Cryogenic positioning stage: High resonance

Construction Design & Examples


This XYZ positioning stage is specifically developed for cryogenic applications where high resonance frequencies are required. Furthermore this stage can be used in a scanning mode for small movements around a given set point.

Pro’s & Con’s


The concept of the high resonance stage is depicted below. The key element of the concept is that the XYZ motion of the stage is created by three actuators in a parallel configuration, where other stages typically make use of stacked actuators. In this way the resonance frequency is increased over an order of magnitude.
Effectively the XYZ motion is created by a tip/tilt/piston motion in relation to a relatively distant ($h$) pivot location $P$. The pivot location is enforced by an internal membrane which fixes the XY position of a given point $P$ at the center axis of the stage. The sag which is a typical parasitic motion in such a mechanism can easily be compensated by a Z motion.

The stage is driven by three independent CLA’s (Cryogenic Linear Actuators), which operate in Z-direction and are placed at a radius $R$ in an equi-triangular configuration. The CLA’s can make a stepping motion with a typical speed of a few micron/sec, with a resolution in the range 1…5 nanometer (depending on working temperature) for ‘coarse’ positioning.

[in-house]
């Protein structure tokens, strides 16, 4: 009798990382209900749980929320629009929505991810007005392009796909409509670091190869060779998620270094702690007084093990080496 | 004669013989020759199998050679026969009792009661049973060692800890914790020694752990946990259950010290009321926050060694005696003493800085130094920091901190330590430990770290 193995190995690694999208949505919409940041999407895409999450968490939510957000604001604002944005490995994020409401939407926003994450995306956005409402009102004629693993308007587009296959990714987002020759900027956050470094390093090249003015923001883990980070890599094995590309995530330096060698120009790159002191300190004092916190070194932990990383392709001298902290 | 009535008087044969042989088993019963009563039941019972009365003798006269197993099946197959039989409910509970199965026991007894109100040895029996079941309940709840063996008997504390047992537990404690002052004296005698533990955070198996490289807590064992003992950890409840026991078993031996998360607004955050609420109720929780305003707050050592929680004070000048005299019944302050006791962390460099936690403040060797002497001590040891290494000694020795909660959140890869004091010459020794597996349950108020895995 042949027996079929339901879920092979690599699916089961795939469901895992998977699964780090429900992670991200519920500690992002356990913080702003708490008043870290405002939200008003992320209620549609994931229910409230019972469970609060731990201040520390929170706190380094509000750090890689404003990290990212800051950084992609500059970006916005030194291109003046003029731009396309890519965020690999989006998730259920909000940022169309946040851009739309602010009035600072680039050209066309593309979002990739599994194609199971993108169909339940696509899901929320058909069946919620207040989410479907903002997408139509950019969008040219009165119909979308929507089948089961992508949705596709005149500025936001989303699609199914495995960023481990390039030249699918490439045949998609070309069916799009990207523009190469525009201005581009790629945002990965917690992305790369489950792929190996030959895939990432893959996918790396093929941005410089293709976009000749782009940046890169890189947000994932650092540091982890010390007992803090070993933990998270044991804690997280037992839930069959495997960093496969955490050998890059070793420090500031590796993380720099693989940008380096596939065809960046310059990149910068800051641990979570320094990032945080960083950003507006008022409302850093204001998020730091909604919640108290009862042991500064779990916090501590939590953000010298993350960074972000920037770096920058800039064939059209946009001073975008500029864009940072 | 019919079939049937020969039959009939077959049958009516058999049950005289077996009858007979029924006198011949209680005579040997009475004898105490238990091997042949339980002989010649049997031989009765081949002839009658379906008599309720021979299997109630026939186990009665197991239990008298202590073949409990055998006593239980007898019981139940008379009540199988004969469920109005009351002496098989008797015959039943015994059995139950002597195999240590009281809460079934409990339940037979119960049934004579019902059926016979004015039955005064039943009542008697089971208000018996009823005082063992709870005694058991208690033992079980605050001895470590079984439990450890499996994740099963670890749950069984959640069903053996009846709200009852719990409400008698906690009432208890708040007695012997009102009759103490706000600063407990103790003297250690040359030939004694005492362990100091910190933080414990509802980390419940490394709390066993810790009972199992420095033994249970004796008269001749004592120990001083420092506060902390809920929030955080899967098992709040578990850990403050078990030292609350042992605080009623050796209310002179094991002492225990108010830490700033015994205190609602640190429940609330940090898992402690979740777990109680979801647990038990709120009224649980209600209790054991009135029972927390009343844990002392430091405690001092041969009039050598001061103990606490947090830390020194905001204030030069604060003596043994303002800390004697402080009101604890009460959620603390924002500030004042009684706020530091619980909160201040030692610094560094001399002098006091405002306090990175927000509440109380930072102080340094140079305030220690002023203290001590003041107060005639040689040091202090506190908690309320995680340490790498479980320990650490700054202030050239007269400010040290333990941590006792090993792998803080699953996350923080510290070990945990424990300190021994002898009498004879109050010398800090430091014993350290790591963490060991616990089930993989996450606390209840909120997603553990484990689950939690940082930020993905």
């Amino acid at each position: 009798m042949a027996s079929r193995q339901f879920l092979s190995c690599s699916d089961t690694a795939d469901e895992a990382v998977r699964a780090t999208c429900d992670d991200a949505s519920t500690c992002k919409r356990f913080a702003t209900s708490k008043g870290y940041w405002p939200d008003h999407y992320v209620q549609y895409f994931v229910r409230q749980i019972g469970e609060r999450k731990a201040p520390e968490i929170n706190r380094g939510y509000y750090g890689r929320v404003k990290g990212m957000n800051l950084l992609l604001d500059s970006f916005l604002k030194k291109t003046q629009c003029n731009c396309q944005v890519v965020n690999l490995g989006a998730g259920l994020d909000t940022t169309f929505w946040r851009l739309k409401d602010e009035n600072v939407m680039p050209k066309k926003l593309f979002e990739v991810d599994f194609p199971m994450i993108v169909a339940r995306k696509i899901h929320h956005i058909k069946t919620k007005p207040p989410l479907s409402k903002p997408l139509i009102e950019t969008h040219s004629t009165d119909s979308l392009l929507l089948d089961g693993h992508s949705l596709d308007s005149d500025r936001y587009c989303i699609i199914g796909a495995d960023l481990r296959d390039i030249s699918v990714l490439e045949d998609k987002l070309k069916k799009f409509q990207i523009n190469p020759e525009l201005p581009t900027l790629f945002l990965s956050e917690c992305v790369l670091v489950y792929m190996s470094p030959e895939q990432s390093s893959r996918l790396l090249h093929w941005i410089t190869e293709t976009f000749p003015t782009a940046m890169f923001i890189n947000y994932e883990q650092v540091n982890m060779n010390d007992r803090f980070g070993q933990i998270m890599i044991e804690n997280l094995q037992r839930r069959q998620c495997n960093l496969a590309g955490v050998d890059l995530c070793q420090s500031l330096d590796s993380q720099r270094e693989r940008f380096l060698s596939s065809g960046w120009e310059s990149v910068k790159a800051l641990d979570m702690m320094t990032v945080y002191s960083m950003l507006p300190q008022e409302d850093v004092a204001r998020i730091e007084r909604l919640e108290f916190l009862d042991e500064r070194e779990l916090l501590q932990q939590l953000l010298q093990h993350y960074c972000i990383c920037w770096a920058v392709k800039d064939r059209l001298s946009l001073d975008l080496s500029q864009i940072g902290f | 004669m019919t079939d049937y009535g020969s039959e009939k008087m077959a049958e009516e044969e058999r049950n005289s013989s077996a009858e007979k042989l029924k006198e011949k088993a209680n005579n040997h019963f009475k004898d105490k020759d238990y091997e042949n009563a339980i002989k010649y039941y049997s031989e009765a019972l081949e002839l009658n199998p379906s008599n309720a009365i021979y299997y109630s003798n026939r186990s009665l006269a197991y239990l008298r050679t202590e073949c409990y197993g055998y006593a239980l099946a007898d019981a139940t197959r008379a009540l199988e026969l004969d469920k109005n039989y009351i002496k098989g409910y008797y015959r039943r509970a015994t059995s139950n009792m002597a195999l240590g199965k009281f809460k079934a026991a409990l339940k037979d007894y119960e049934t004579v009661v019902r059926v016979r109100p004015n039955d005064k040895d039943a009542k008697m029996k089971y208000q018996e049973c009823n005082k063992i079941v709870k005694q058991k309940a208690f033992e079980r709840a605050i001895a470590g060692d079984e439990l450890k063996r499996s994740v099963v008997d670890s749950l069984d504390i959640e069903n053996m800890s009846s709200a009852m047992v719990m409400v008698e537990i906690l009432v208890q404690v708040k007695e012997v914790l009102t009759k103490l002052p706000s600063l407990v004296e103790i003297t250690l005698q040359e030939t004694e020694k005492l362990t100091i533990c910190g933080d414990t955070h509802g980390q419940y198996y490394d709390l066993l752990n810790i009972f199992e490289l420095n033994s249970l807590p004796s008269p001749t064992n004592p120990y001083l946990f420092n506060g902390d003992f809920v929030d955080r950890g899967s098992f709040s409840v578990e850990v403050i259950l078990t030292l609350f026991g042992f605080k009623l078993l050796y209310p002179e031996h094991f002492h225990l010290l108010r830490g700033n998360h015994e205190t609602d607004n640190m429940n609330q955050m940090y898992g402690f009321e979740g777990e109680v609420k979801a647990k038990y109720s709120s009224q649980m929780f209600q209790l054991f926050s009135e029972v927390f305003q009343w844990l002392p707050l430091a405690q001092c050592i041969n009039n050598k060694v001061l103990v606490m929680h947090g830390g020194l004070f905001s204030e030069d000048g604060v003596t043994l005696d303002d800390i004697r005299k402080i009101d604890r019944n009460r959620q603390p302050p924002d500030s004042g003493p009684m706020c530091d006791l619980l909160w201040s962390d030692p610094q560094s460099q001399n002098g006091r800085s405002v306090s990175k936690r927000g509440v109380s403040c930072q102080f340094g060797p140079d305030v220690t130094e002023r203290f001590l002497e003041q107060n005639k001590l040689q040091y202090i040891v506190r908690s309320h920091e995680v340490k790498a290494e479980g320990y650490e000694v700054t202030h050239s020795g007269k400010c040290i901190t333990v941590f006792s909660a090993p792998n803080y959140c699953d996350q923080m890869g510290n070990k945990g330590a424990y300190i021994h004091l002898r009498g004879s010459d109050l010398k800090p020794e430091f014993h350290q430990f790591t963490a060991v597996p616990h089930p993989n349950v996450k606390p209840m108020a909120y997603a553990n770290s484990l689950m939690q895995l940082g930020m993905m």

Scanning mode

Each CLA has a piezo element on top. This enables an analogue positioning (<< 1 nm resolution) of the stage within the stepping resolution of the CLA. Furthermore the piezo elements enable a dynamic XYZ (scanning) profile of the stage. Given the high mechanical resonance frequency of the mechanism this mode can be operated at high bandwidth.

Working range

The $X, Y, Z$ working range of the mechanism based on the CLA´s inputs $∆z_1, ∆z_2, ∆z_3$ is described by the following relations.

Cryogenic positioning stage High resonance equations

The working range as function of $\Delta z_{CLA}$, $R$ and $h$ is visualized by the following graph. It’s actually a deformed cube with one of the diagonals coincident with the Z-axis.


It is obvious that XY verses Z range can be exchanged. The relation is straight forward proportional.

  • At $z = 0 mm$ the maximum circular XY range is $\frac{h}{R}\cdot z_{CLA}$
  • At $z = z_{CLA}$ the maximum circular XY range is $0 mm$
    A practical tradeoff for a dominant XY output motion is:
  • 25% Z-range → $\pm\ 0.25\cdot z_{CLA}$
  • (1-25%) XY-range → $\pm\ 0.75\cdot\frac{h}{R}\cdot z_{CLA}$

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